Since this seems to be a week for tearing down Christian icons, I have another fall from grace to report: Bishop Thomas Weeks, founder of the international Christian ministry Global Destiny, was released on bond last week after turning himself in to face charges of brutally beating his estranged wife Juanita Bynum – herself a nationally renowned Christian evangelist and best-selling gospel singer, and co-founder of that same ministry.
The police report of the incident states that, during a hostile confrontation in a hotel parking lot following a failed reconciliation, Weeks choked Bynum, pushed her to the ground, then started to kick her and stomp on her until he was physically pulled away from her by a hotel employee. The police report also states that he threatened her life. Though Bynum is recovering, her bruises were sufficiently serious for the police to bring charges of felony aggravated assault.
All this would be bad enough. But then, according to the Atlanta Journal-Constitution, Weeks took the pulpit at his own church to blame the Devil for the charges against him. Unfortunately, the article does not say clearly whether Weeks meant that Satan tempted him to commit assault, or whether Satan had false charges brought against him to discredit him. In either case, Weeks’ congregation has apparently rallied behind him:
Member Maurice Adams, 26, of Atlanta said he was disappointed to hear the news but still considers Weeks his bishop.
“We all make mistakes. He deserves another opportunity,” Adams said.
Note to this parishioner: Shouting at someone you love in a moment of anger, or saying something rude or hurtful, might be classed as a mistake. Choking someone, pushing them to the ground, and then kicking and stomping on them until physically dragged away – that is not a mistake. It is an act of viciousness and brutality that necessarily reveals the vicious and brutal nature of the person who does it. There are times when forgiveness and second chances are appropriate, but something like this is not one of them. An act of such violence deserves harsh punishment, especially since the evidence shows that, absent radical behavioral intervention, most abusers will go on to abuse again.
This story is an ignominious ending to a match that must have once seemed made in heaven. Bynum and Weeks were married in 2002 in a televised ceremony that reportedly featured 1,000 guests, an orchestra and a 7.76-carat diamond ring, no doubt made possible by the trusting contributions of parishioners. Despite this incident, the two have never divorced, although it was plain that they were experiencing marital strife after a sermon earlier this month in which Weeks stated that Bynum would no longer join him in preaching sermons at their church.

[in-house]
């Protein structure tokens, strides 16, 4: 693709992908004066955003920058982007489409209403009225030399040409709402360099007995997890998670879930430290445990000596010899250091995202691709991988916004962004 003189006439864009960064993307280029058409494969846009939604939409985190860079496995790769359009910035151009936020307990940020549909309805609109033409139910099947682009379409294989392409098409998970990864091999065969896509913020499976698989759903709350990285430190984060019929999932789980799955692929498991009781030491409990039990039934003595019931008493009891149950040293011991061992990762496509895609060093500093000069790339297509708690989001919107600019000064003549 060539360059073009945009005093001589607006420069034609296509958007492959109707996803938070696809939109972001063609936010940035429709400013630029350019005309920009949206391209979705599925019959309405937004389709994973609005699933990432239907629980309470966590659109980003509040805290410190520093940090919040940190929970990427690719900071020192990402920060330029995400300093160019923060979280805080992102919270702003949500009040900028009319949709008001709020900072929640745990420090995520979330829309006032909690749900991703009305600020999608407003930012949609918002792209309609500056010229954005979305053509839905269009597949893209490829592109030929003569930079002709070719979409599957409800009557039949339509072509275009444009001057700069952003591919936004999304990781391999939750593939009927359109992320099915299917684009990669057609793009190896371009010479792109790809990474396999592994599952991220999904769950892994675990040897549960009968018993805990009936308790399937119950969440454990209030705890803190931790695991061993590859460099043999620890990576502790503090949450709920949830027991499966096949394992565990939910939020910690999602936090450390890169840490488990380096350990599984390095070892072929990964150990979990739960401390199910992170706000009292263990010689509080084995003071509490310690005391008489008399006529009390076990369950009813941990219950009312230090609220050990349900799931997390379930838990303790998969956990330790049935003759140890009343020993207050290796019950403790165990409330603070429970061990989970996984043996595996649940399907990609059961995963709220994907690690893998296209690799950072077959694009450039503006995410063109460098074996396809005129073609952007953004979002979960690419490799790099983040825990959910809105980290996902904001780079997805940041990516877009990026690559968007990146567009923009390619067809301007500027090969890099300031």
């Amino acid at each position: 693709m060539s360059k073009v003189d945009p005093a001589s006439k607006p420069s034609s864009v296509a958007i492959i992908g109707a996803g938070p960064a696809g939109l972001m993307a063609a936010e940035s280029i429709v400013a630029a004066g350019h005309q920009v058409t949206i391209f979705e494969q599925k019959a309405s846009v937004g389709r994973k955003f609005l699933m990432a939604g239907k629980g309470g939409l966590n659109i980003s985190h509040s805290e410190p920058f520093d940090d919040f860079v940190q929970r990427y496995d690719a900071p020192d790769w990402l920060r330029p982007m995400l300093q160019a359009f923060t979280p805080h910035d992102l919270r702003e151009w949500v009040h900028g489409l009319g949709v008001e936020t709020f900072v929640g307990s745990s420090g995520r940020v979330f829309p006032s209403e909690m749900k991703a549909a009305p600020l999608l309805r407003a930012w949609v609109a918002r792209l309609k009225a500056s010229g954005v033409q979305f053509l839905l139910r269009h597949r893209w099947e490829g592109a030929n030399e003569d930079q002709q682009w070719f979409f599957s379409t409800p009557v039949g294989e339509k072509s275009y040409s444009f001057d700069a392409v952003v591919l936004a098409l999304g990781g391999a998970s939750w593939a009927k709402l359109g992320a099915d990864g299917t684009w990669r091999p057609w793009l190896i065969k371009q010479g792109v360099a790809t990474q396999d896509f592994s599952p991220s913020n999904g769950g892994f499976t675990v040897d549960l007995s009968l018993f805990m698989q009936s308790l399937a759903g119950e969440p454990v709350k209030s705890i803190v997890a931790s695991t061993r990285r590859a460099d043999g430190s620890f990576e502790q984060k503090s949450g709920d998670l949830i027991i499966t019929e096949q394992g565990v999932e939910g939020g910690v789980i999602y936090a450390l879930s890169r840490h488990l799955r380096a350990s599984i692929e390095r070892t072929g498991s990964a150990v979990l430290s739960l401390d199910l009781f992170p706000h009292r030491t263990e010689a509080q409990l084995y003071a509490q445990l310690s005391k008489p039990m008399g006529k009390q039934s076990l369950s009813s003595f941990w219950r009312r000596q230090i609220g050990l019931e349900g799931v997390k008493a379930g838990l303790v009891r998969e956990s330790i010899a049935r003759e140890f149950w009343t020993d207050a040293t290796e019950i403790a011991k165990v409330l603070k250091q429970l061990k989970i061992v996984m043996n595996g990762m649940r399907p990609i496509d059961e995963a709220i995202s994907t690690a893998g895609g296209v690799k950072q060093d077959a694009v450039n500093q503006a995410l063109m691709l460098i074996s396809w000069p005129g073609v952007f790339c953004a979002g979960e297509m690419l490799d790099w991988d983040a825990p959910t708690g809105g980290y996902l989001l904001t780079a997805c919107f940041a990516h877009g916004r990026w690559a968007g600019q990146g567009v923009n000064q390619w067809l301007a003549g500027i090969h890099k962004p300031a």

What this story shows is that, for all its claims to transform people’s lives, Christianity often achieves nothing of the sort. It may inspire some positive change on occasion, as does any self-help program followed with sufficient dedication, but there is no magical power in it to change people’s character for the better. The only potential for positive change in this or in any other religion or belief system is what the believer can bring about in themselves through their own, non-supernatural will and effort.
On the other hand, Christianity, especially in its born-again and evangelical forms, does offer a very convenient way for scoundrels and evildoers to hide their true motivations. All they have to do is proclaim that they have been washed clean by Jesus – a claim which many believers, taught to expect the supernatural efficacy of their beliefs, will unquestioningly accept. The wrongdoer instantly has people’s good faith and trust restored without having to offer any solid evidence that they have changed their ways. (See Michael Vick, or any of the countless other convicts who’ve suddenly found Jesus at the jailhouse doors.) And this presumption of trust, coupled with the presumption that one should not question a servant of God, makes it very easy for the person to conceal whatever continued wrongdoing they may engage in. (See Ted Haggard.)
I hope at least some people who naively trusted in Thomas Weeks just because he was a minister have had that trust shaken today. Religious belief, however fervently professed, is absolutely no guarantee of whether a person is moral or can be trusted. Despite the many object lessons our society has received to that end, they all seem to be forgotten far too quickly. Hopefully, this one will stick at least a little longer, and inspire some skepticism toward the next charming con artist who claims to be trustworthy because he speaks in God’s name.